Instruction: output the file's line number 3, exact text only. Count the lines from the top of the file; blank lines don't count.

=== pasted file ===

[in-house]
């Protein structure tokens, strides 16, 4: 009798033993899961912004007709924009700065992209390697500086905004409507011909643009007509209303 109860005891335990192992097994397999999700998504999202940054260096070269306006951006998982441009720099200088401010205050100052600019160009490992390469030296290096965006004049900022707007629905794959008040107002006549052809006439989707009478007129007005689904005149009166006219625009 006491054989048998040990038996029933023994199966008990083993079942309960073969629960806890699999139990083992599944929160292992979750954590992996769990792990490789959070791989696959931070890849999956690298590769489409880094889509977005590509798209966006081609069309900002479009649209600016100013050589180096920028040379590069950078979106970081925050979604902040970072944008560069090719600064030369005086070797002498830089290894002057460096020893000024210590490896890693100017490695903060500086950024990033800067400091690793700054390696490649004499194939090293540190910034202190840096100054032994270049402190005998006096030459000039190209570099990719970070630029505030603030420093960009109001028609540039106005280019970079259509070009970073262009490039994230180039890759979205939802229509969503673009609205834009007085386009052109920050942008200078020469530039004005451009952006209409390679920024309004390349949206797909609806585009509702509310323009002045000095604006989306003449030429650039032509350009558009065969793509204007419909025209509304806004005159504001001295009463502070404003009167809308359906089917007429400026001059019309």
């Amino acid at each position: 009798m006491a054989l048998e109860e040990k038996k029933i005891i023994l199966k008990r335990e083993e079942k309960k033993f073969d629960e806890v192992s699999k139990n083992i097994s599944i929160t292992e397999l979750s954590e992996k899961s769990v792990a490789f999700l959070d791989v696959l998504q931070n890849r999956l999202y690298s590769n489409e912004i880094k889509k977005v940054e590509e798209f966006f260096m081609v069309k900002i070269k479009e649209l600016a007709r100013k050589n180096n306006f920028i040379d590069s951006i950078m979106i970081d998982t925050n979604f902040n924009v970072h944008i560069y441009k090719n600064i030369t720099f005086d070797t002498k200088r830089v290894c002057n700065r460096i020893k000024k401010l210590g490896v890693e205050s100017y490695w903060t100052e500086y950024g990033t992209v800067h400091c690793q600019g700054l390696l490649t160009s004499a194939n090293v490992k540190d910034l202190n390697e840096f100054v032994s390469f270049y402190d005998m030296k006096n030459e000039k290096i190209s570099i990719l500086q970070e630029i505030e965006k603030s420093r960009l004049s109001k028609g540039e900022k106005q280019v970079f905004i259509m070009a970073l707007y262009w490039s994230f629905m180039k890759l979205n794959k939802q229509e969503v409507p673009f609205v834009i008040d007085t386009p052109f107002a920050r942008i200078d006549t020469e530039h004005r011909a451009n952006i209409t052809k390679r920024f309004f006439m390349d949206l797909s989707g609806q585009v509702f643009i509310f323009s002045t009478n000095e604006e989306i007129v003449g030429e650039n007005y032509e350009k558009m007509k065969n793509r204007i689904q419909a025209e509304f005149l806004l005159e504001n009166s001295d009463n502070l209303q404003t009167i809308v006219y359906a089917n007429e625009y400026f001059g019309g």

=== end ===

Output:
């Amino acid at each position: 009798m006491a054989l048998e109860e040990k038996k029933i005891i023994l199966k008990r335990e083993e079942k309960k033993f073969d629960e806890v192992s699999k139990n083992i097994s599944i929160t292992e397999l979750s954590e992996k899961s769990v792990a490789f999700l959070d791989v696959l998504q931070n890849r999956l999202y690298s590769n489409e912004i880094k889509k977005v940054e590509e798209f966006f260096m081609v069309k900002i070269k479009e649209l600016a007709r100013k050589n180096n306006f920028i040379d590069s951006i950078m979106i970081d998982t925050n979604f902040n924009v970072h944008i560069y441009k090719n600064i030369t720099f005086d070797t002498k200088r830089v290894c002057n700065r460096i020893k000024k401010l210590g490896v890693e205050s100017y490695w903060t100052e500086y950024g990033t992209v800067h400091c690793q600019g700054l390696l490649t160009s004499a194939n090293v490992k540190d910034l202190n390697e840096f100054v032994s390469f270049y402190d005998m030296k006096n030459e000039k290096i190209s570099i990719l500086q970070e630029i505030e965006k603030s420093r960009l004049s109001k028609g540039e900022k106005q280019v970079f905004i259509m070009a970073l707007y262009w490039s994230f629905m180039k890759l979205n794959k939802q229509e969503v409507p673009f609205v834009i008040d007085t386009p052109f107002a920050r942008i200078d006549t020469e530039h004005r011909a451009n952006i209409t052809k390679r920024f309004f006439m390349d949206l797909s989707g609806q585009v509702f643009i509310f323009s002045t009478n000095e604006e989306i007129v003449g030429e650039n007005y032509e350009k558009m007509k065969n793509r204007i689904q419909a025209e509304f005149l806004l005159e504001n009166s001295d009463n502070l209303q404003t009167i809308v006219y359906a089917n007429e625009y400026f001059g019309g």